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FTA Misrepresentation Saturday, 11 September 2010 8:21 p.m.
Not about contracts: about conduct in the marketplace ("in trade") But most contracts are entered into 'in trade', so has effect.
ss 10, 11 Misleading conduct in relation to goods/services (no person in trade engage in conduct liable to mislead as to nature, characteristics, suitability for a purpose, or quantity of goods. s 14 False [or misleading] representations No person shall, in trade, in connection with the (possible) supply/promotion of goods or services (a) Say basically anything incorrect.
Section 9 "No person shall, in trade, engage in conduct that is misleading or deceptive or is likely to mislead or deceive." "Trade" defined in s2(1)
- Any trade, business, profession, occupation, activity of commerce or undertaking relating to the supply/acquisition of goods or services, or disposition of any interest in land
- excludes private sales
"Deceptive" Section shouldn't be burdened by prior case law due to baggage. Words are clear, do not need judicial gloss.
- Smythe Judicial exegesis can do little to expand upon the ordinary words, and cannot supercede them.
- Bonz "Deceptive or misleading conduct" Bonz Group v Cooke There is no element of intention necessary for contravention of s 9. Misleading or deceptive conduct generally consists of representations whether express or by silence or conduct. Breach = "where conduct results in a substantial section of the public being misled or deceived or a likelihood of that" Must prove a factual basis for the a claimed erroneous assumption resulting from conduct. Cooke started selling jerseys similar to Bonz Group's to Japanese tourists. Had to prove that there are a significant number of short-stay Japanese tourists coming to NZ with understanding of Bonz garments. Not sufficient evidence to warrant inference that the specific features relied upon signified a particular source. Test 1: 1) Identify a target audience for the conduct. 2) Decide whether a reasonable member of that audience would be misled. AMP v Heaven
1. Adopts test that implies that misrepresentation is unnecessary. 1) But: Red Eagle Corporation v Ellis  SC: not a prescriptive test - approach in any case depends on type of situation under scrutiny. a) e.g. Whether injurious consequence has happened, is feared, whether claim is brought by commerce commission... b) Different standard needed for different representees:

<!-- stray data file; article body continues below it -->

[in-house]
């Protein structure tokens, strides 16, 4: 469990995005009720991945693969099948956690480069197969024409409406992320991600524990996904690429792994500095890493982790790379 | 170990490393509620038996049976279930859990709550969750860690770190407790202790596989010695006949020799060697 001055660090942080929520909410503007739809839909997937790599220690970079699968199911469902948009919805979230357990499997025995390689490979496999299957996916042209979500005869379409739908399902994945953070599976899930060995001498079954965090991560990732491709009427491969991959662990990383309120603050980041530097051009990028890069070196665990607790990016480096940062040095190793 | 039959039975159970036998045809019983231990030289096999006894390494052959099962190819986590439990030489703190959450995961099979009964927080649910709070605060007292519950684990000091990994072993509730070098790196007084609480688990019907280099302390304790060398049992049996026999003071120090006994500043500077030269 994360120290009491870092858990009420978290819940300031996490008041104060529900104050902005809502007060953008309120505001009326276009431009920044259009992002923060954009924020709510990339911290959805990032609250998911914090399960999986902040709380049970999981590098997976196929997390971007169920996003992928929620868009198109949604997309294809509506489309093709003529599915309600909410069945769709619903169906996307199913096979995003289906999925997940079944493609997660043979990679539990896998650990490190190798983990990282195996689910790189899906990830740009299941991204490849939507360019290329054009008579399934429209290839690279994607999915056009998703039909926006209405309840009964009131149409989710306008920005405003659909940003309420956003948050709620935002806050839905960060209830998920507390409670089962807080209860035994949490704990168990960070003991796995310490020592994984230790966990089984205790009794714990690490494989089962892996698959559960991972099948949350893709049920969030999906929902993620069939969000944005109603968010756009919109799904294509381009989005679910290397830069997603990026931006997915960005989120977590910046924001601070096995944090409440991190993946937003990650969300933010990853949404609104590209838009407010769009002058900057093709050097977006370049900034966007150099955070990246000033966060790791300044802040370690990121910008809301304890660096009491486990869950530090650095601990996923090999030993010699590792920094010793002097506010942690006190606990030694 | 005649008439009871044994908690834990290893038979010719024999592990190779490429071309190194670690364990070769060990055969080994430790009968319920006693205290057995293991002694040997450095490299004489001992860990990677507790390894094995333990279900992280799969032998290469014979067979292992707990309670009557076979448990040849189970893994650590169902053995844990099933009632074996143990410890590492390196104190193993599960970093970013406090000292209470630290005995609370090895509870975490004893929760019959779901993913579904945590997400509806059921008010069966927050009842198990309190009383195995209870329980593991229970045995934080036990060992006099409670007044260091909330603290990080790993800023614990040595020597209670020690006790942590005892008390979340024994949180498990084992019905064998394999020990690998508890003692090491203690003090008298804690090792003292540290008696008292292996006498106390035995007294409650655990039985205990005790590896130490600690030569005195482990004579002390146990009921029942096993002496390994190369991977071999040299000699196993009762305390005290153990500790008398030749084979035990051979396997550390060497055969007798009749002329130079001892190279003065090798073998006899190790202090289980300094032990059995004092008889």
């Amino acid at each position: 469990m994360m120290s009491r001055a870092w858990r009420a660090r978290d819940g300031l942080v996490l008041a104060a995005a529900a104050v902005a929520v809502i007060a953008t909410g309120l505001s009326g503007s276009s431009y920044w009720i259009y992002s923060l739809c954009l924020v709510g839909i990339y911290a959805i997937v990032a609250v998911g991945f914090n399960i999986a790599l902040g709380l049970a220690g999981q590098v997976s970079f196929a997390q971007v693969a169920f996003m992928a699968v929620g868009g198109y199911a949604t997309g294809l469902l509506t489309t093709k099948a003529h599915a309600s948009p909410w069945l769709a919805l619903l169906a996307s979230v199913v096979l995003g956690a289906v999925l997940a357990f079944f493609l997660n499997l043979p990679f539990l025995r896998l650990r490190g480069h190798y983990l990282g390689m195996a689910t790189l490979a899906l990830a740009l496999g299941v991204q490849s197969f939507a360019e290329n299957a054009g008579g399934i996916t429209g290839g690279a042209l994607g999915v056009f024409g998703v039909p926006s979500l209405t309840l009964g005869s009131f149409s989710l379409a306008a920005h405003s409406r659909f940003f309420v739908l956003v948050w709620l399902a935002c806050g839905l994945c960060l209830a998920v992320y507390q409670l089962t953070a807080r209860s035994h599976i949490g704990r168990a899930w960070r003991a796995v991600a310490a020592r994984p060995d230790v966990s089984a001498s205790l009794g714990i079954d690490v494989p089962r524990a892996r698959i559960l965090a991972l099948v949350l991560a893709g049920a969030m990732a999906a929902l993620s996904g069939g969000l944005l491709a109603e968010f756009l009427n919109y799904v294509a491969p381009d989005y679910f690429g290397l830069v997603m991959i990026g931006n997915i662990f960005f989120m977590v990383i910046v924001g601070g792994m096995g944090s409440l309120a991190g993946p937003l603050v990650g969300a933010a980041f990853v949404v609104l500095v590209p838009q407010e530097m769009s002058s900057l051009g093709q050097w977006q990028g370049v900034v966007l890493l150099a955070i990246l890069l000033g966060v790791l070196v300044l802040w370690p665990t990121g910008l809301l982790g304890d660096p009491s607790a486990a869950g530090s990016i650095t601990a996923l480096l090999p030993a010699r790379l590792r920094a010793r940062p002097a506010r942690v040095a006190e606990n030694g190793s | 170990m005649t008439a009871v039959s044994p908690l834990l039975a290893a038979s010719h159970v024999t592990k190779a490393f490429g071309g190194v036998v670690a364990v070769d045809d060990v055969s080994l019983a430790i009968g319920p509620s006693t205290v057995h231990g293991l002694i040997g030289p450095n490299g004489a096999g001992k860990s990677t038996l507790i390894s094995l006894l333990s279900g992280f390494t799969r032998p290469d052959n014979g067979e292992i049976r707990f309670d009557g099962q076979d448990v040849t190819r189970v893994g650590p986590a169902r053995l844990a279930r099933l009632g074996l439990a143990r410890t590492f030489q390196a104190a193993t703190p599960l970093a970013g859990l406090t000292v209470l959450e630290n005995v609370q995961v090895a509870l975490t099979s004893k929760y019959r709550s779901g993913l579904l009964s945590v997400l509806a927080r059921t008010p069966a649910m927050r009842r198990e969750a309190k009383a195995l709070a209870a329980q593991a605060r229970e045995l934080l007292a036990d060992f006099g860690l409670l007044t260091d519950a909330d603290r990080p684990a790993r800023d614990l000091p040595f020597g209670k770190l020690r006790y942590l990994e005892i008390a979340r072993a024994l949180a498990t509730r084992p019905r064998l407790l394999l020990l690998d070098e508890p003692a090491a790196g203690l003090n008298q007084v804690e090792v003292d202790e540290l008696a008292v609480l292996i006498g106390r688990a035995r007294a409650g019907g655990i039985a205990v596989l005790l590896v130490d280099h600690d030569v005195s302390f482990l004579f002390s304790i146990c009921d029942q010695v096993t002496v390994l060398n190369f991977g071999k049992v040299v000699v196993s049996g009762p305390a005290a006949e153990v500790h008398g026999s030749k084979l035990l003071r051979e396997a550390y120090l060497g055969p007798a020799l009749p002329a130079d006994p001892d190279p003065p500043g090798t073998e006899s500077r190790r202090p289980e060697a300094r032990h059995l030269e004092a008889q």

1. Conduct which would be objectively regarded as likely to deceive a consumer would be less likely to deceive a businessman.
2. Lower standard still for individuals known by defendant to have intellectual difficulties.
3. Conduct directed one on one compared to wide advertising campaigns. Question: would a reasonable person in claimaint's situation, with characteristics defendant ought to have known, likely hav e been deceived?
Not necessary to decide whether anyone was ACTUALLY misled. Higher threshold in commercial cases "S 9 does not provide a guarantee to purchasers who fail to look after their own interests. This was a transaction between so phisticated, independently advised parties. Imposing liability under s 9 would cut deeply into the principle of caveat emptor."
- Janus Nominees v Fairhall 
Actual misrepresentation necessary Premium Real Estate v Stevens  NZCA takes narrow view of s 9, reinforces the need for a misrepresentation 1) Based on the need to maintain the defence of holding an honest, reasonable opinion. a) Can't contract out of FTA b) May have done all that could reasonably be done to limit liability. c) Overrides Smythe v Bayleys (HC)... David v TFAC  CA Australian franchise, sold to first NZ franchise on basis of representation that it would be successful. 1) Likely an opinion, as no basis for knowledge of how franchise will go in new environment (no special expertise like in Esso) 2) A representation of opinion cannot be 'deceptive or misleading' conduct unless: a) Not honestly held. b) Not held on reasonable grounds. 3) Reasonableness of opinion to be assessed: a) At time of representation, or b) At time of contract formation (if factual circumstance has changed to undermine opinion's basis) Silence and the FTA
Premium Real Estate v Stevens  CA Stevens were advised by REA Mr Guy, who gave honest opinion of value of property under true market value. No misleading condu ct. Stevens sold at under-value to Mr Larsen, who's real estate agency was Premium.
Contract Page 66
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